For the past 6 months I’ve been a resident of Beijing, China. While here, I’ve managed to work through traditional American holidays like Thanksgiving and Christmas and I’ve ignored the sadness of missing—well, everything. I’ve complained plenty along the way, but I’ve survived and finally, a Chinese holiday has arrived. I get an official paid vacation! This Chinese New Year, the year of the snake, for three weeks I will journey through India. I’m excited about riding elephants and camels, visiting temples, and most importantly seeing the Taj Mahal, one of the 7 Wonders of the World.
All that said, this Tuesday’s Teaser comes from a book I plan to pick up as soon as I finish Yes, Chef by Marcus Samuelson. On a side note, a friend of mine is reading the book with me and asked how I like it. I replied, “I’m reading it,” which means it’s not great and it’s not bad. We’ll talk more about it in a future review. So, as I prepare for my trip to India, I thought I’d pick up a book by Indian author Jhumpa Lahiri. Unfortunately, I can’t decide whether to begin The Namesake–I loved the movie and watch it again from time to time–or Interpreter of Maladies, winner of the Pulitizer Prize. Since such is the case, I decided to include both books for Tuesday Teaser:
A member of the staff had found him somehow among the identical convention rooms and handed him a stiff square of stationery. It was only a telephone number, but Shukumar knew it was the hospital. When he returned to Boston it was over. The baby had been born dead. Shoba was lying on a bed, asleep, in a private room so small there was barely enough space to stand beside her, in a wing of the hospital they hadn’t been to on the tour for expectant parents. Her placenta had weakened and she’d had a cesarean, though not quickly enough. The doctor explained that these things happen. He smiled in the kindest way it was possible to smile at people known only professionally. Shoba would be back on her feet in a few weeks. There was nothing to indicate that she would not be able to have children in the future.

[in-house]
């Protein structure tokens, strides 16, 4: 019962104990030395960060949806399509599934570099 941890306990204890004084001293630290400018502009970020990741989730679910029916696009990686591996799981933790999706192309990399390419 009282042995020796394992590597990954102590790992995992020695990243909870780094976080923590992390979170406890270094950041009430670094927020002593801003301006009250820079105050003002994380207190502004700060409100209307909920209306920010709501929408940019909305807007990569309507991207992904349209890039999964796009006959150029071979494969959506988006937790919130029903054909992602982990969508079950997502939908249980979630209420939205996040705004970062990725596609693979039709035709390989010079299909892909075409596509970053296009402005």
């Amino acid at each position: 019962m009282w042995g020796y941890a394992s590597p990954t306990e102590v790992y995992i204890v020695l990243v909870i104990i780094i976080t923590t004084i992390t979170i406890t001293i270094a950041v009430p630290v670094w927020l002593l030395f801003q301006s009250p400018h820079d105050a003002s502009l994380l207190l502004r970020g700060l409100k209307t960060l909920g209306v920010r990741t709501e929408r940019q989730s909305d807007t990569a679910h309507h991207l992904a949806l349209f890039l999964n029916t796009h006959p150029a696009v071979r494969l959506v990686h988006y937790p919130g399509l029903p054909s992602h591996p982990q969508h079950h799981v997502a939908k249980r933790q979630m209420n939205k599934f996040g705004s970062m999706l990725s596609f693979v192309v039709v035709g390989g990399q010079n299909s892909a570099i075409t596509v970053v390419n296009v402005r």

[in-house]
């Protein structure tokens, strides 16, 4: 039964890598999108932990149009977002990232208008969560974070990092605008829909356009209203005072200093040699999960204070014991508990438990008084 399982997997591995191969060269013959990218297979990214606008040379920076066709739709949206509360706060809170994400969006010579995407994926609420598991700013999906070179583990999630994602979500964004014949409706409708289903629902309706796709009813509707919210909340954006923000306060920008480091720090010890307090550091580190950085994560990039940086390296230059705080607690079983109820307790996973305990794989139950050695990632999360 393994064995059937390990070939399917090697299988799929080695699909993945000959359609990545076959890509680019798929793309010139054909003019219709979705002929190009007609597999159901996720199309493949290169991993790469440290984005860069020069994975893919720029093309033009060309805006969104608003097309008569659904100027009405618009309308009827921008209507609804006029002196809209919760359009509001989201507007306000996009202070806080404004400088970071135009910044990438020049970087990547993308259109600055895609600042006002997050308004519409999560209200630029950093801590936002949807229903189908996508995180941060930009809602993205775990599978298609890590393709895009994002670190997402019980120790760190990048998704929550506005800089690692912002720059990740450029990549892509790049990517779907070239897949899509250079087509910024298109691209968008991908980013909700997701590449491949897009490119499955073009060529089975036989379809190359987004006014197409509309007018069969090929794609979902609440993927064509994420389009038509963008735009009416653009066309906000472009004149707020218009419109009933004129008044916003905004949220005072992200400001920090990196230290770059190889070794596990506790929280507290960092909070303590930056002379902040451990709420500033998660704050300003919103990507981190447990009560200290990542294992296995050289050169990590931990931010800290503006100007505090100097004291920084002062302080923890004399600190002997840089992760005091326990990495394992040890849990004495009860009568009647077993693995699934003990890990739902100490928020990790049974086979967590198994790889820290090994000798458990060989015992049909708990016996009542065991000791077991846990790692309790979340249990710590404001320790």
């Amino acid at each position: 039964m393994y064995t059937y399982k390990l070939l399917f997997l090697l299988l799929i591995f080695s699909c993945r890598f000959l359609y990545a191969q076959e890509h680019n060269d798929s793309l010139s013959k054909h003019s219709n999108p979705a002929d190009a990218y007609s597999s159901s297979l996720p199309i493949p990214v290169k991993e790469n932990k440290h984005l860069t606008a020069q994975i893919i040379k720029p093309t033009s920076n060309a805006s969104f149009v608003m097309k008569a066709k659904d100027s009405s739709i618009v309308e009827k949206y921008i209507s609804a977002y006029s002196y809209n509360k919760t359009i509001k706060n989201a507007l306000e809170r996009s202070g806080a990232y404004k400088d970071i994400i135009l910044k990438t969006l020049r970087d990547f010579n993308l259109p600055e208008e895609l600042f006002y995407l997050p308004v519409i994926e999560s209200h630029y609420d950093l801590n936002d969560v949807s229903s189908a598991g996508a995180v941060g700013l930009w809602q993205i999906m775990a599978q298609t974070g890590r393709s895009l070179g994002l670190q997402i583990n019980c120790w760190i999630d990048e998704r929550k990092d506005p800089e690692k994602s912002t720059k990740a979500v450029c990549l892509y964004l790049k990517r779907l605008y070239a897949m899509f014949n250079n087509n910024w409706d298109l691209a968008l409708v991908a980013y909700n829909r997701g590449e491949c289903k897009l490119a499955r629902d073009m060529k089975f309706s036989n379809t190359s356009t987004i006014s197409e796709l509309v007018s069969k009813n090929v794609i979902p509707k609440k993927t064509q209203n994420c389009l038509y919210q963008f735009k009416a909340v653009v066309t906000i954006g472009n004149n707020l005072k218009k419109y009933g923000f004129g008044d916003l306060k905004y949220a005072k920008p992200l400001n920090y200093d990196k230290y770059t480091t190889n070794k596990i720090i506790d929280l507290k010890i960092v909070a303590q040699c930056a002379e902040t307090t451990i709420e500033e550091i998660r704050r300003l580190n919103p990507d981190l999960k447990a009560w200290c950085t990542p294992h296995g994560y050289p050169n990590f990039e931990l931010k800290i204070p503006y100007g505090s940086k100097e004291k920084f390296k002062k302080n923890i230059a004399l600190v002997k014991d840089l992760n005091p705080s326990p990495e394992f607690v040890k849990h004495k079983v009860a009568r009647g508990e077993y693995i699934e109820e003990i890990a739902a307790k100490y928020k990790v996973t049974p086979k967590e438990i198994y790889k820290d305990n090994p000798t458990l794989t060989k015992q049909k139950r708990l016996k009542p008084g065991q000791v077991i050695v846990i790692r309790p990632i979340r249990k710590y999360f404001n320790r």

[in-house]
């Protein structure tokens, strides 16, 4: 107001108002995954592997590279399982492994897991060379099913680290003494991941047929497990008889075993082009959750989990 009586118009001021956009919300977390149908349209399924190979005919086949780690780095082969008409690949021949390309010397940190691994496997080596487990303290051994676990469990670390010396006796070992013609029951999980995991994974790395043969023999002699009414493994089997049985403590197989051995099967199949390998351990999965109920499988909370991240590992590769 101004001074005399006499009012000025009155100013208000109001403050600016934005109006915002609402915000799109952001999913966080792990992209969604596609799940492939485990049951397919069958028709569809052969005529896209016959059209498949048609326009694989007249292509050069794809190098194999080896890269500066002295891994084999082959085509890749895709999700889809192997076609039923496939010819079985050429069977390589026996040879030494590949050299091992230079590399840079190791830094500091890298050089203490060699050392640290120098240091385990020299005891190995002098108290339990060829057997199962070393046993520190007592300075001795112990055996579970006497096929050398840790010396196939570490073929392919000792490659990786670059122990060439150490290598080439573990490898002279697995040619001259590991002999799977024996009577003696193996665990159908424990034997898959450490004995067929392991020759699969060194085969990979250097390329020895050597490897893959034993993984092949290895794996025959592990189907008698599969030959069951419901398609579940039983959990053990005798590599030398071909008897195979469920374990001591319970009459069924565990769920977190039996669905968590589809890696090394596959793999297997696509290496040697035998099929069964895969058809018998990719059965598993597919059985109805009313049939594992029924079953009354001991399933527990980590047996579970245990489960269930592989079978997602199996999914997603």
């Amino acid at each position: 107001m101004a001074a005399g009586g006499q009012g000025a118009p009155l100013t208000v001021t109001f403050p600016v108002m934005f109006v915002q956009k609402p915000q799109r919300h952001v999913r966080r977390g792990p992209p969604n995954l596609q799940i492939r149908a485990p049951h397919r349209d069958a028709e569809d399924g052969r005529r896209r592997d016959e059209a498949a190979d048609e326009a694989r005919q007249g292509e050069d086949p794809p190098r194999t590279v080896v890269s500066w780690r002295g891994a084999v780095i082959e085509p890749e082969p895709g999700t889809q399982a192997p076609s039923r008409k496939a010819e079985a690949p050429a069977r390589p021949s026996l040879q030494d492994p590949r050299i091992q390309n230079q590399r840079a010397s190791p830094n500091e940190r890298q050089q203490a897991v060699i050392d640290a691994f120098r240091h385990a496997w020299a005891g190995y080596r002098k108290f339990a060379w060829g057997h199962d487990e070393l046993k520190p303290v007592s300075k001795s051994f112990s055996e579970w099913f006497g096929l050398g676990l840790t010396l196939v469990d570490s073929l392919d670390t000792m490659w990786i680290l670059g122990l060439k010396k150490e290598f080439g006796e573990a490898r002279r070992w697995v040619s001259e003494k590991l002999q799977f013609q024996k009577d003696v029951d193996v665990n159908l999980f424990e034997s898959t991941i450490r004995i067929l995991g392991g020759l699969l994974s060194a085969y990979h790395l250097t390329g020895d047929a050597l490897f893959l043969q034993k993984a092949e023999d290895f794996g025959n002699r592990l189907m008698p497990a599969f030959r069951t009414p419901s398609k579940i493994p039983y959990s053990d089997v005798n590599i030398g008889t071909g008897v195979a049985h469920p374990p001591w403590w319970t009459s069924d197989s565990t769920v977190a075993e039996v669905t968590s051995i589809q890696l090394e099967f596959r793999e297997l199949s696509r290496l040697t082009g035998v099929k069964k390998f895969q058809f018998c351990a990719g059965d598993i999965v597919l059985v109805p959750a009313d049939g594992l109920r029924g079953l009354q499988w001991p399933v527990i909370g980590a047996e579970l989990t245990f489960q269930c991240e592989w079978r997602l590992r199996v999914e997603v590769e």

It had been after tutoring one day that Ashima’s mother had met her at the door, told her to go straight to the bedroom and prepare herself; a man was waiting to see her. He was the third in as many months. The first had been a widower with four children. The second, a newspaper cartoonist who knew her father, had been hit by a bus in Esplanade and lost his left arm. To her great relief they had both rejected her. She was nineteen, in the middle of her studies, in no rush to be a bride. And so, obediently but without expectation, she had untangled and rebraided her hair, wiped away the kohl that had smudged below her eyes, patted some Cuticura powder from a velvet puff onto her skin. The sheer parrot green sari she pleated and tucked into her petticoat had been laid out for her on the bed by her mother.
Happy reading, y’all!